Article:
The student voice of the Knowlton School of Architecture

High Rise, High Skepticism

by Alex Palmer

Ohio State is currently one of the largest universities in the nation, but that is inadequate for school administration. Ohio State is becoming more restrictive in response to high application rates. For the 2009 freshman class, the ACT score average was a 27, sharply contrasting the national average of 21.1 and Ohio’s average of 21.7. The students also excelled in their classes, with 57% of students ranking in the top 10% of their high school classes. Ohio State turned down 48% of applicants last year alone, and they want that to be lower. The quality of students’ academics applying to the university is rising, as is the national demand for a college education. The university thinks that enrollment can be raised without compromising quality, so they need more dorms to accommodate this proposed rise.

Also, if Gordon Gee has his way, freshman and sophomores will be required to live on campus. Ohio State currently has around 10,000 students living on campus in overcrowded rooms sometimes designed for half the amount of people occupying. The need to expand dorm space is clear, but what is the strategy?

One part of the plan, called the South Campus High Rise Renovation and Addition project,  is to make a dorm connecting the four South Campus tower dorms; Steeb to Smith, and Park to Stradley. The plan will make new lobbies, study rooms and lounges, as well as some additional dorm rooms. It will also be integrating energy efficient technology such as geothermal heating/cooling.  In addition, there will be renovation of rooms in the tower dorms such as the addition of air conditioning as well as extensive landscape revitalization around the structures. These all seem like good things. The deal seems less desirable, however, once you get the full picture.

The proposal is to cost 171.6 million dollars and only adds 360 additional beds. This brings the cost of the project up to about 477,000 dollars per bed. The project proposal claims that this strategy will be saving the university money as they will not need to create new infrastructure for the buildings as they will use existing elevators, sewers, etc. This also seems like a better idea environmentally, as renovating old buildings is far more efficient than tearing them down and building anew. The old dorms are also being retrofitted with the new geothermal system of the High Rise project.

Cleary, dollars are not the only issue here, but do the environmental and revitalization measures that are being taken explain the cost?

Because of this skepticism, I began to dig deeper into the costs. The only releases to the press, in the form of an article in The Lantern and The Columbus Dispatch, are not overly informative. The released budget simply has the figure of 120 million dollars under construction and the remaining 51.6 million split amongst design and management commissions, fees, and contingencies.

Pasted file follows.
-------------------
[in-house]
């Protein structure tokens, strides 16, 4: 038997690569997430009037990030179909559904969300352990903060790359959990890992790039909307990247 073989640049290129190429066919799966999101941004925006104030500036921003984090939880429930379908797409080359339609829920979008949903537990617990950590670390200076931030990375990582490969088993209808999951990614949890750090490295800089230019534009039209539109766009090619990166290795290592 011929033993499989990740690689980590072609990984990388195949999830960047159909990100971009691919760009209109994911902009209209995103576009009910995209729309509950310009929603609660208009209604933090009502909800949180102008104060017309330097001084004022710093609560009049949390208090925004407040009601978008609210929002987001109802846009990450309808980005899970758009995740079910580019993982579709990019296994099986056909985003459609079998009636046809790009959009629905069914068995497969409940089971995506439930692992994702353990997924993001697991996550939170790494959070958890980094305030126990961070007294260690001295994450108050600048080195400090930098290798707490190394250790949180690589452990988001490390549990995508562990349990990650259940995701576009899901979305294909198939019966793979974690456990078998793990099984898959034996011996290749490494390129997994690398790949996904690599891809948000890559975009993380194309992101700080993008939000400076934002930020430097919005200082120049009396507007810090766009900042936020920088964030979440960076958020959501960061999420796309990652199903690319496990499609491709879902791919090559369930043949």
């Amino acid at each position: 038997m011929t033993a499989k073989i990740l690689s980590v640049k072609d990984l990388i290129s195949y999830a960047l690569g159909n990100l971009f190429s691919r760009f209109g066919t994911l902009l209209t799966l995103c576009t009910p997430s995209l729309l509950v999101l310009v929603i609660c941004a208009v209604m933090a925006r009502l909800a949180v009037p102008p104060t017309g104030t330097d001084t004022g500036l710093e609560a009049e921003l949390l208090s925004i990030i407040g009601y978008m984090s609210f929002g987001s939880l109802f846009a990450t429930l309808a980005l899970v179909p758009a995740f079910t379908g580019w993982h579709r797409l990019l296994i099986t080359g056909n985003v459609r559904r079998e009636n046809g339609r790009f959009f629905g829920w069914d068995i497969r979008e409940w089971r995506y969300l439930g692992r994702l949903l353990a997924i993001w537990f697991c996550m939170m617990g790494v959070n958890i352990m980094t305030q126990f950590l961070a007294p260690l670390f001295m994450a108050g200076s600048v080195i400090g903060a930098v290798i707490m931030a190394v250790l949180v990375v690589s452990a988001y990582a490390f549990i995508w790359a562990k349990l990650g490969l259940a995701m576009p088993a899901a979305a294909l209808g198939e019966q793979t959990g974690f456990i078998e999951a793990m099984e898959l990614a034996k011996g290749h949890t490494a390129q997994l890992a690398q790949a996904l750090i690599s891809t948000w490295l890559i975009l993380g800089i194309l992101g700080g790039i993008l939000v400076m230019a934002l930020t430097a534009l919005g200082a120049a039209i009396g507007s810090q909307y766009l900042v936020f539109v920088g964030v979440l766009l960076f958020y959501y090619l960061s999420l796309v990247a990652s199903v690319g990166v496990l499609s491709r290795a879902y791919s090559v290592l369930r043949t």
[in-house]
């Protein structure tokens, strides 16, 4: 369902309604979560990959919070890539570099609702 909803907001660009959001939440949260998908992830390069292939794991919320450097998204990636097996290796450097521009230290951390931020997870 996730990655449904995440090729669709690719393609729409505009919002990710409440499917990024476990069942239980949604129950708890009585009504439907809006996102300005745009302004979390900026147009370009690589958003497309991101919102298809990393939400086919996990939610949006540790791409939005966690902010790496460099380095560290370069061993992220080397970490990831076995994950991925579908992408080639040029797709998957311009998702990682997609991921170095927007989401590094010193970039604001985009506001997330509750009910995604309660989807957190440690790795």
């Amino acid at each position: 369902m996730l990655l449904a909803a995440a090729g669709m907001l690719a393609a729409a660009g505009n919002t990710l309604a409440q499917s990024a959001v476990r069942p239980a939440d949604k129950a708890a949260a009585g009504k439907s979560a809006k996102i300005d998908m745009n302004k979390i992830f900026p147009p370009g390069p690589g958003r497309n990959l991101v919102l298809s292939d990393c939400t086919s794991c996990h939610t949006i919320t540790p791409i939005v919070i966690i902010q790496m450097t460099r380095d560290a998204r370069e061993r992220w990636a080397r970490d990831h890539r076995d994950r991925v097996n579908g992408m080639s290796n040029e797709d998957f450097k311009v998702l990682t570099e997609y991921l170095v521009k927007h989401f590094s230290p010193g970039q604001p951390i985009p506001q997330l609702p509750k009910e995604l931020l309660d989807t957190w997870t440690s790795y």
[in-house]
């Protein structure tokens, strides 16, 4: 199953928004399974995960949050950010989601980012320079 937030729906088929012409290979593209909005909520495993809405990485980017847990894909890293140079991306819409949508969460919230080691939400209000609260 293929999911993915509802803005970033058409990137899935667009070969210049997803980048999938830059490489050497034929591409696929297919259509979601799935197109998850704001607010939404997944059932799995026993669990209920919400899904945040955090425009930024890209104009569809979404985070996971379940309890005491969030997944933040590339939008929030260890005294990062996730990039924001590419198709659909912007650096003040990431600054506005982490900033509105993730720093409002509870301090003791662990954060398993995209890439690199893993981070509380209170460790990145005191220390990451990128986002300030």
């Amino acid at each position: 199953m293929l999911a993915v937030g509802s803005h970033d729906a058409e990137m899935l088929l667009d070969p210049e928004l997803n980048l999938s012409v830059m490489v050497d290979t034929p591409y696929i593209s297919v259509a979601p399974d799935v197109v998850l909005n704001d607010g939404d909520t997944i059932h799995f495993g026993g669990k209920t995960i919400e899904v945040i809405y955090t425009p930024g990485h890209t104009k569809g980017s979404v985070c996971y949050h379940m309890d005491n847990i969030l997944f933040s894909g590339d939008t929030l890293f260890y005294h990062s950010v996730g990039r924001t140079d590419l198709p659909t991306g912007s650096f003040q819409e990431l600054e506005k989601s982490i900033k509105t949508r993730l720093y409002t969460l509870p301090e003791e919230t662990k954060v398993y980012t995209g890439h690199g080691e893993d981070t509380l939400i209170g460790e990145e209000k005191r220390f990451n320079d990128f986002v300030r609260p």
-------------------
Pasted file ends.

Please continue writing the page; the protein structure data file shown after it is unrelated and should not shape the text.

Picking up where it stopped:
I spoke to Professor Jane Murphy, a member of the University’s Design Review Board. Some light was shed on the scope of the work that was to be done. The project is not just the building segments, but a large scale, comprehensive green space renovation around the dorms and the Hale Center parking lot area. It is not simply aimed to increase beds on campus, but to improve the quality of living in the South dorms. This is only the beginning of a huge campaign the university has put together in order to increase dorm space. Even with a large landscape revitalization project, I still find the cost to be a bit troubling.

As I have no experience in the construction field and have no idea how these projects work, I did a bit of research into similar projects and their associated costs.

In 2008 at the University of Arizona, a dorm project was projected to add 1,079 additional beds spread across three buildings. Two were to be multi-story buildings and another was an addition/renovation project on an existing 119 bed dorm. The project was scrapped after administration couldn’t get past the cost of 150,000 dollars per bed, a paltry figure compared to the amount Ohio State has decided to spend.

There are some differences in these plans. For one, the Ohio State project is renovating 2,000 dorm rooms as opposed to 119 in the UA proposal. That will add some amount of cost, but the difference is a staggering 300,000 per bed. That would not be made up in renovations alone. If that was the case, it would be considerably more cost effective to build new structures instead of renovating.

The Arizona proposal does not include landscape revitalization and a geothermal system. The geothermal system is expected to cost 7.3 million dollars, but there is no published dollar amount for the landscape revitalization.

Another difference is that 7% of the budget for this project is in Civic Structure (2%) and Green Build and Energy Policy (5%). Civic structure will help improve streetscapes around campus, and the Green Build and Energy Policy money is to help ensure LEED silver status.

The High Rise project is extensive and the beginning to the grand Campus Framework plan, but are we as students and taxpayers getting all we should for the cost? Until more detail is released in the budget, I’m not convinced.

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